Tourism is therefore crucial to the preservation of these wild places. “If these forgotten forests in the heart of Africa are not connected to the people of the world,” says Praveen Moman, founder of Volcanoes Safaris, which for 25 years has been bringing limited numbers of guests to Uganda and Rwanda to view mountain gorillas and chimpanzees, “there’s a very big danger that they could disappear altogether.”

Often left out of the conversation are the world’s Indigenous peoples— the ones who have kept the planet in balance for millennia.

“You can take a map of the environmental hotspots around the world and lay over it a second map of culturally endangered places, where indigenous peoples and their languages and traditions are struggling to survive. They are almost identical,” says Elizabeth Kapu’uwailani Lindsey, a Polynesian filmmaker, anthropologist, and National Geographic Explorer.

(Skip the crowds and visit these hidden gems instead.)

“So when we talk about place, we must also talk about people. We need the wisdom of those who have stewarded the land for thousands of years. We need to learn from them and nurture our own interconnectedness with the natural world.”

In Canada, on the coastal fjords of British Columbia, within the Great Bear Rainforest, lies a swath of land the size of Ireland that protects thousand-year-old trees and the rarest bear in the world. Within it, Spirit Bear Lodge—owned and operated by the Kitasoo Xai’xais Nation—welcomes visitors from all over the world whose dollars revitalize local communities and fund further conservation, including a successful effort to stop bear hunts.

“The elders always say, ‘What we have here is not ours, we’re just holding it for the next generations,’ and that’s really important in everything we do,” says Douglas Neasloss, chief councilor of the Kitasoo Xai’xais Nation. “The community has made clear it’s not just about money but about the future. We’ve been able to revitalize our culture and create a sustainable business model where we’re not pulling out a fish or cutting down a tree.”

To help connect social and conservation enterprises to travelers who might otherwise converge on the same fragile sites, the country of Jordan, along with the nonprofit Tourism Cares, created a “meaningful travel map” of the country. It pinpoints 12 experiences that tread lightly, disperse travelers, and have a big community impact. The program has been so successful that a similar map is planned for Colombia.

Closing off places to visitors should perhaps be left as the last resort, and some respondents to our original question agreed. “In order for endangered places to be preserved, there must be a minimum number of people allowed to wonder at and be fascinated by them,” wrote Ebrahim Hamad. “People will not protect what they do not know.”

Starting with the end in mind

Another idea: Build a destination from the ground up. Rising up in Saudi Arabia’s coastal desert on the Red Sea, in an area the size of Belgium, is a city-to-be called Neom. Plans call for the preservation of 95 percent of nature, “with zero cars, zero streets, and zero carbon emissions.”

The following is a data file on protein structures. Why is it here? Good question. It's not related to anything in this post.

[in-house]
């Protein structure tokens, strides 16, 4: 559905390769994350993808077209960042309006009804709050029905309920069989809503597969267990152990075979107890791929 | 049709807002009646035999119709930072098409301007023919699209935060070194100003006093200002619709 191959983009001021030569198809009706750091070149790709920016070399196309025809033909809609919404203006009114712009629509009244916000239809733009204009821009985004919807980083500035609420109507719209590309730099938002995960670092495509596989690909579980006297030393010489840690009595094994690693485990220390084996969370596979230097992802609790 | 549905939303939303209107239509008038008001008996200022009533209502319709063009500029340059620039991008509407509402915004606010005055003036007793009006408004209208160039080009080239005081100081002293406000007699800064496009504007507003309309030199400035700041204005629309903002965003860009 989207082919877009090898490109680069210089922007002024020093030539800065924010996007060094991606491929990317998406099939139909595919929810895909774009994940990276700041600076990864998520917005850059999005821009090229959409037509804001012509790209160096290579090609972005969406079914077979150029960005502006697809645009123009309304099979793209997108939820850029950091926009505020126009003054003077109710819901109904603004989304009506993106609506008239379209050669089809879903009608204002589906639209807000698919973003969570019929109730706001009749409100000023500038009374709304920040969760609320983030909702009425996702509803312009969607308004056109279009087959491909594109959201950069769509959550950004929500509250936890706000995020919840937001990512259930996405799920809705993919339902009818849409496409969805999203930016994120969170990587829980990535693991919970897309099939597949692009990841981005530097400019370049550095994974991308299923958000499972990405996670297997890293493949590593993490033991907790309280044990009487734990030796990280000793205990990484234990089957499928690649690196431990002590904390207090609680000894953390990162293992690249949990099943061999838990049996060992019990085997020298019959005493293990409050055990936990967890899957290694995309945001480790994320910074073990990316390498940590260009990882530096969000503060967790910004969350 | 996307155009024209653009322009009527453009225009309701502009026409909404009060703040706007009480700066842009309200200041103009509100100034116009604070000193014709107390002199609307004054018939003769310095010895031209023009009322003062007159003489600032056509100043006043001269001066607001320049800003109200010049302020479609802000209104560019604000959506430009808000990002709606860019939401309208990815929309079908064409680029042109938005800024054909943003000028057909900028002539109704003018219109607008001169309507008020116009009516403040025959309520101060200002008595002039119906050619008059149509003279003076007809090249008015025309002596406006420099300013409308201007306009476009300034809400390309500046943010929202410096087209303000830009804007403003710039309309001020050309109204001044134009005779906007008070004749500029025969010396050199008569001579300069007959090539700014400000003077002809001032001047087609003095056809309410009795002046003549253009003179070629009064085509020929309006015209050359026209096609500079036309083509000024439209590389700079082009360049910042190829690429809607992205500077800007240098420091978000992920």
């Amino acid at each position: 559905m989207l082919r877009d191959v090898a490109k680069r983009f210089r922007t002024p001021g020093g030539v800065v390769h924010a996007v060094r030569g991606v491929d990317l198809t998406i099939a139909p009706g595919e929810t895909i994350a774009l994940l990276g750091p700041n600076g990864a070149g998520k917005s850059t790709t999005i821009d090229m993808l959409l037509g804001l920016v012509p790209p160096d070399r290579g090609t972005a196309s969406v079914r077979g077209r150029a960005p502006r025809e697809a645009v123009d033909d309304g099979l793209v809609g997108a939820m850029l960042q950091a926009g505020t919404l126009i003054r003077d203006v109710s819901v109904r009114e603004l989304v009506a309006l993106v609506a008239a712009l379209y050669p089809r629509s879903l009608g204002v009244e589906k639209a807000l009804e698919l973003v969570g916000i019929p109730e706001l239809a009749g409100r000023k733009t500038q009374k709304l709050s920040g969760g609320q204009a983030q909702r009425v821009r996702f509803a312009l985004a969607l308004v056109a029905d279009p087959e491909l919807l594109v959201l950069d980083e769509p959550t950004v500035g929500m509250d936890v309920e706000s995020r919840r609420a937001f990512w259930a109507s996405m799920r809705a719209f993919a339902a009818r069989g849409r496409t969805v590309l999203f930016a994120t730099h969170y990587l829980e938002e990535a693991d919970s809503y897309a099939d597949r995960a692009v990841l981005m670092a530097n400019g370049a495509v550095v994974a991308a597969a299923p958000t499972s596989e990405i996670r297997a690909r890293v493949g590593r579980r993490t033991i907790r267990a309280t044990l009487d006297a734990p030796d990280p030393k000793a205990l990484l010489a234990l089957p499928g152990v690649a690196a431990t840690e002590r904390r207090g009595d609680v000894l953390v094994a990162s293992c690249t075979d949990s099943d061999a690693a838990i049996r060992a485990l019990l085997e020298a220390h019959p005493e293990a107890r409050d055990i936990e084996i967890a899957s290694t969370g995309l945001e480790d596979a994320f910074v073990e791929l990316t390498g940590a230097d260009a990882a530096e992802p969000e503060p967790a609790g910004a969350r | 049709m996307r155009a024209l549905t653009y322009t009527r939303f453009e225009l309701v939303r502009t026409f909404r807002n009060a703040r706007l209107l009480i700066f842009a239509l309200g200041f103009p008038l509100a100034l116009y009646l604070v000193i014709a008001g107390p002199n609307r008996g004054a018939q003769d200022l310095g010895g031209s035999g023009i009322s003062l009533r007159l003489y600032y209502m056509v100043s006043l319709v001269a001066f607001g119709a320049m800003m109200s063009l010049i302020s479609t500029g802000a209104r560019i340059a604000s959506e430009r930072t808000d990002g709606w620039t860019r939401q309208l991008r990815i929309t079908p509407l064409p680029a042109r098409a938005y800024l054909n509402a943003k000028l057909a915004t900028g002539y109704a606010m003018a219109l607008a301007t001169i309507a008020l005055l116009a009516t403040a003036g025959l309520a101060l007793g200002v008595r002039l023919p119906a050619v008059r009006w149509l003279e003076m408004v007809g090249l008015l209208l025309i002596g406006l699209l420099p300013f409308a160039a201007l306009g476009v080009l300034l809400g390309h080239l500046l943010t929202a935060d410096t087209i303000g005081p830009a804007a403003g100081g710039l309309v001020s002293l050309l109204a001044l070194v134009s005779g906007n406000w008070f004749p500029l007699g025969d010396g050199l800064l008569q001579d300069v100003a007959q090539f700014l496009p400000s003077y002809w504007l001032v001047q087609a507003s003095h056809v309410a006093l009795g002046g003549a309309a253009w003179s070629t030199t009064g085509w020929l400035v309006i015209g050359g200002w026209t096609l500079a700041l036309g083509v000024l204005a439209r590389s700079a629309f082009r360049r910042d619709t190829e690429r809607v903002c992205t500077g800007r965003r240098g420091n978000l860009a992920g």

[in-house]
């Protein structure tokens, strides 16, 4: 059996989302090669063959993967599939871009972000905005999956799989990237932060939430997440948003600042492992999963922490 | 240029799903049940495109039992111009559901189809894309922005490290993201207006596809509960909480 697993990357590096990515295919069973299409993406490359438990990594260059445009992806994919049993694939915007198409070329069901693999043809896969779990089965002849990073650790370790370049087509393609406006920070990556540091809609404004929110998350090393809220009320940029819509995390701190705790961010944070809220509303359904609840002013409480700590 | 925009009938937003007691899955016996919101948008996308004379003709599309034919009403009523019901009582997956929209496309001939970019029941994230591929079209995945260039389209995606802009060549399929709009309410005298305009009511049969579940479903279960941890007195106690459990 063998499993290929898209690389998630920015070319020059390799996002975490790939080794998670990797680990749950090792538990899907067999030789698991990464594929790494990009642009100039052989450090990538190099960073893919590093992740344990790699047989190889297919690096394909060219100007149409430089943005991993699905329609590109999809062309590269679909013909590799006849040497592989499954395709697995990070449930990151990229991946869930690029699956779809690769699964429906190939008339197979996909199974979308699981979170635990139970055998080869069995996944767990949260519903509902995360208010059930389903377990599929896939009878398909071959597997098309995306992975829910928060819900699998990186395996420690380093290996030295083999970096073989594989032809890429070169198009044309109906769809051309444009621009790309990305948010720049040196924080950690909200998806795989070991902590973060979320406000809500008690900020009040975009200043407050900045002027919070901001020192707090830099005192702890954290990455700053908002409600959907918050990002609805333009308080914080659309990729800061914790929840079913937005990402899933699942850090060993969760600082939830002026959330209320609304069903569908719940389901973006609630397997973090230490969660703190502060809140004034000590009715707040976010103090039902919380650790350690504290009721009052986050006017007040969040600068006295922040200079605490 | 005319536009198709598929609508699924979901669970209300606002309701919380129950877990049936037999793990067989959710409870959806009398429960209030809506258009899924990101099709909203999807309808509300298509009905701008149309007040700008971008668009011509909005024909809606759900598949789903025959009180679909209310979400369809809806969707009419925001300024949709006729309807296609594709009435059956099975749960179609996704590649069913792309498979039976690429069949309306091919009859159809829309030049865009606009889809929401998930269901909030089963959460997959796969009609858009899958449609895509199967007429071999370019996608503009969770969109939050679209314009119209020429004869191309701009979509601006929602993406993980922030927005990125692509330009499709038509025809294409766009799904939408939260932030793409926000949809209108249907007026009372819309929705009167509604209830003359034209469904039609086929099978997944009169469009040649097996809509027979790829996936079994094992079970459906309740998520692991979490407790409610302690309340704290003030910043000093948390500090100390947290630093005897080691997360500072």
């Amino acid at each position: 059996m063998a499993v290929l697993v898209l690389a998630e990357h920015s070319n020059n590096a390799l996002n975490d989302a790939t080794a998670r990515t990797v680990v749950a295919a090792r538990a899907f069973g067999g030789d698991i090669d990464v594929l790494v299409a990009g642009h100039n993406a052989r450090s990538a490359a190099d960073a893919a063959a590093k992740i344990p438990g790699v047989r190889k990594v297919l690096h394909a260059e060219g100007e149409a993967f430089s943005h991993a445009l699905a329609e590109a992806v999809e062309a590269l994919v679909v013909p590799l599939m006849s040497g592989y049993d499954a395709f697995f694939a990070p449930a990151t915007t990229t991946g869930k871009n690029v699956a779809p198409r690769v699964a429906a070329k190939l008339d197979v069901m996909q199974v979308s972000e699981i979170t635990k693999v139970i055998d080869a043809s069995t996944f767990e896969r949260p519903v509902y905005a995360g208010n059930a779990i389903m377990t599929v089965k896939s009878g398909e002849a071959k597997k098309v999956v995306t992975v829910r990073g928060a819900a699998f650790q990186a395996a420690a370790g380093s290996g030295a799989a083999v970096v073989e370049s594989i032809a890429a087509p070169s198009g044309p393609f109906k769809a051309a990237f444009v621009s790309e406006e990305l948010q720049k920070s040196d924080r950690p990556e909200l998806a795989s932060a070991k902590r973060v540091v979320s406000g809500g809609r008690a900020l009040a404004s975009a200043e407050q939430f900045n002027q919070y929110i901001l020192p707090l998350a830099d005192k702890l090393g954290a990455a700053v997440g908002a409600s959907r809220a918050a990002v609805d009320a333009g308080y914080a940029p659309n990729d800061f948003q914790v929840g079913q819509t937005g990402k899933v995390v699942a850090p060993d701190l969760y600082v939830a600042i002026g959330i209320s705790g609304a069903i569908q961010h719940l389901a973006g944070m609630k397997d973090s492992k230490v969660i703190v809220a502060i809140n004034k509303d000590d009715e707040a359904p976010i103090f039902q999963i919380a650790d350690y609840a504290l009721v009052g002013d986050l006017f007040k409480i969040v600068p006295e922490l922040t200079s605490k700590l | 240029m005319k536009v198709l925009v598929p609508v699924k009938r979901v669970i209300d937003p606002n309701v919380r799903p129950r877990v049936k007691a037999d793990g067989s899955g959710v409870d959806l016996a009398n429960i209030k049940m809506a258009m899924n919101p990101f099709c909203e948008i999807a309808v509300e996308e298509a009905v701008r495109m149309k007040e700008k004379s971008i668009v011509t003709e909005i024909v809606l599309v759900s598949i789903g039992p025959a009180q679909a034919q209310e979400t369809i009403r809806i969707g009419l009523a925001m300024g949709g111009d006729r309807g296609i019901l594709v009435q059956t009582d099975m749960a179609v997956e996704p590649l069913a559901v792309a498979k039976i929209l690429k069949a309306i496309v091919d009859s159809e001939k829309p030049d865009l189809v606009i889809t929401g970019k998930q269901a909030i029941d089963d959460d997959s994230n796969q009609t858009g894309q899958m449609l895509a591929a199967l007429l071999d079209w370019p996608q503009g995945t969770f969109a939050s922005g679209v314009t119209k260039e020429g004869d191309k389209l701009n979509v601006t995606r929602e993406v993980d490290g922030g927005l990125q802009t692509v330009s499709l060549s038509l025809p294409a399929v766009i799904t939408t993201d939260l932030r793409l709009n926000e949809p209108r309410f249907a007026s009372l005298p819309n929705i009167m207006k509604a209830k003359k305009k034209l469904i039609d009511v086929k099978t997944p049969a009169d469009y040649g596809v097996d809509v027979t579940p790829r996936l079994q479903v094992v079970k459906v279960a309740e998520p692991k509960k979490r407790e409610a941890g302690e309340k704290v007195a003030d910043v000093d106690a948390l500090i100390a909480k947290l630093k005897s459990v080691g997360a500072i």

“It’s one of the first destinations in the world entirely driven by regenerative tourism principles,” says Paul Marshall, Neom’s chief environment officer. The destination plans to use technology to transform the way people engage with nature and conservation, instead of channeling them into a visitors center.

“We want to have an inside-out visitors center using technology such as AR/VR to project [an image] while people are outside in nature,” says Marshall. “This won’t be nature pretending to be in a building; this will be educational information projected onto the real landscape.”

There are other technology applications. Just as Instagram and other social media contribute to the destruction of fragile places as copycats follow influencers to places “for the ‘gram,” some are using the same methods to reverse the damage.

The Leave No Trace organization, along with destinations such as Jackson Hole, encourages travelers to use generic rather than specific geotags to reduce the chances of a specific site being overrun. And the virtual reality that kept travelers “traveling” to destinations during the pandemic could be easily deployed to ease the burden on fragile destinations. France’s famous Lascaux caves, closed since 1963, has been sharing the site’s remarkable prehistoric art through a replica cave, a high-tech traveling exhibition, and virtual tours on its website.

“Achieving a future that allows access to places without harming them is no easy task. Individuals mean well... but have you ever found a group of people who absolutely agree on everything?” asks reader Barbara Cool. Perhaps not, but it’s crucial that we act.

“The question we should really be asking is how can travel be used as a tool to solve these global problems? Because it can,” says Sampson.

HOW YOU CAN HELP

While on-the-go, keep in mind these ways to travel sustainably. Avoid traveling to overtouristed places when you can. Mitigate crowding at fragile areas when you use social media. The Leave No Trace organization, along with some destinations, encourage travelers to use generic rather than specific geotags to reduce the chances of a specific site being overrun. If traveling to destinations such as Iceland, New Zealand, Haida Gwaii, and the island of Hawaii be sure to sign and adhere to visitor pledges to tread lightly, protect nature, and respect culture.

Norie Quintos writes and blogs about the world of travel from a cultural perspective. Find her on Twitter.